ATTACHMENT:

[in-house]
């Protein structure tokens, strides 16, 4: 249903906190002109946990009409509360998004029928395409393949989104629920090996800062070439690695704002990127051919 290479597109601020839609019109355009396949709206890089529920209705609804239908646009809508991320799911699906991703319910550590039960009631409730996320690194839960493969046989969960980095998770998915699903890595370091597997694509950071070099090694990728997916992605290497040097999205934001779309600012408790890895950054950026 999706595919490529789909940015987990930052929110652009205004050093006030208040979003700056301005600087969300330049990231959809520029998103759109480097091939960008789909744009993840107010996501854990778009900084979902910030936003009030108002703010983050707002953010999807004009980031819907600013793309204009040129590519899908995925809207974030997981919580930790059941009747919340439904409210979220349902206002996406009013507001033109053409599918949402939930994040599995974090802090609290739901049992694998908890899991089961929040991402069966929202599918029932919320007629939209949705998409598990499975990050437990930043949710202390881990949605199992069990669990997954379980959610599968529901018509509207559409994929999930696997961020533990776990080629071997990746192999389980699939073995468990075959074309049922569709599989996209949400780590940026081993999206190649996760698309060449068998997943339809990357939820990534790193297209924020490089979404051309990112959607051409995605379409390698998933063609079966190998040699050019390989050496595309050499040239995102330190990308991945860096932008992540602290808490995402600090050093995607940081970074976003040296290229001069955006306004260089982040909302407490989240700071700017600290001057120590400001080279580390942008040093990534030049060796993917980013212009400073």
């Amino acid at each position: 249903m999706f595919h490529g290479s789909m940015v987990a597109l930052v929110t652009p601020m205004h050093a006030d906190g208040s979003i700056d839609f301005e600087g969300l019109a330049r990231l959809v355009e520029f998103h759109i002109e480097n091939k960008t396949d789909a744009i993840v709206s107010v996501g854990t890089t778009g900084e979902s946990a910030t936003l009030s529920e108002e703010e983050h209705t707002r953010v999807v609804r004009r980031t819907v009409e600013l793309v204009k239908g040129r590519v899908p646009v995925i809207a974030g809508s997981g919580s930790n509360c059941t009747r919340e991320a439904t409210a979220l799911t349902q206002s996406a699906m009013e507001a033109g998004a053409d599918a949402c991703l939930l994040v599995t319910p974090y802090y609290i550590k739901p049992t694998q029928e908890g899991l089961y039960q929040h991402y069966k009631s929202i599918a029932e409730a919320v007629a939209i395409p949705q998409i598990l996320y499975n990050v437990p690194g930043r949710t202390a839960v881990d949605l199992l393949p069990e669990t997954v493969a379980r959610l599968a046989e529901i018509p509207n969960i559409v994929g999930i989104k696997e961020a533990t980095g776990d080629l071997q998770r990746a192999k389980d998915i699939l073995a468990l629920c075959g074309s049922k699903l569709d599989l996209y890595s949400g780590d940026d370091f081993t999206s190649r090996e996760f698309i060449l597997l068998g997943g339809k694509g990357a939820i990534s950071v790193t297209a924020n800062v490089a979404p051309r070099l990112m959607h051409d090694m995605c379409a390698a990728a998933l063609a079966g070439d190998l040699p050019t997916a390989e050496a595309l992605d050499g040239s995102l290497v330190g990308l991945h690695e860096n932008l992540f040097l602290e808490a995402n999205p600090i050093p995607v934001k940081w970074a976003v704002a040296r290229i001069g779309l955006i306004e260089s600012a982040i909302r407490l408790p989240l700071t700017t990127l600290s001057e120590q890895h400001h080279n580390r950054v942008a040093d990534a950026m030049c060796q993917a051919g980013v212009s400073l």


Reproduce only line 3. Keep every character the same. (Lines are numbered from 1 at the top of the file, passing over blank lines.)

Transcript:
């Amino acid at each position: 249903m999706f595919h490529g290479s789909m940015v987990a597109l930052v929110t652009p601020m205004h050093a006030d906190g208040s979003i700056d839609f301005e600087g969300l019109a330049r990231l959809v355009e520029f998103h759109i002109e480097n091939k960008t396949d789909a744009i993840v709206s107010v996501g854990t890089t778009g900084e979902s946990a910030t936003l009030s529920e108002e703010e983050h209705t707002r953010v999807v609804r004009r980031t819907v009409e600013l793309v204009k239908g040129r590519v899908p646009v995925i809207a974030g809508s997981g919580s930790n509360c059941t009747r919340e991320a439904t409210a979220l799911t349902q206002s996406a699906m009013e507001a033109g998004a053409d599918a949402c991703l939930l994040v599995t319910p974090y802090y609290i550590k739901p049992t694998q029928e908890g899991l089961y039960q929040h991402y069966k009631s929202i599918a029932e409730a919320v007629a939209i395409p949705q998409i598990l996320y499975n990050v437990p690194g930043r949710t202390a839960v881990d949605l199992l393949p069990e669990t997954v493969a379980r959610l599968a046989e529901i018509p509207n969960i559409v994929g999930i989104k696997e961020a533990t980095g776990d080629l071997q998770r990746a192999k389980d998915i699939l073995a468990l629920c075959g074309s049922k699903l569709d599989l996209y890595s949400g780590d940026d370091f081993t999206s190649r090996e996760f698309i060449l597997l068998g997943g339809k694509g990357a939820i990534s950071v790193t297209a924020n800062v490089a979404p051309r070099l990112m959607h051409d090694m995605c379409a390698a990728a998933l063609a079966g070439d190998l040699p050019t997916a390989e050496a595309l992605d050499g040239s995102l290497v330190g990308l991945h690695e860096n932008l992540f040097l602290e808490a995402n999205p600090i050093p995607v934001k940081w970074a976003v704002a040296r290229i001069g779309l955006i306004e260089s600012a982040i909302r407490l408790p989240l700071t700017t990127l600290s001057e120590q890895h400001h080279n580390r950054v942008a040093d990534a950026m030049c060796q993917a051919g980013v212009s400073l």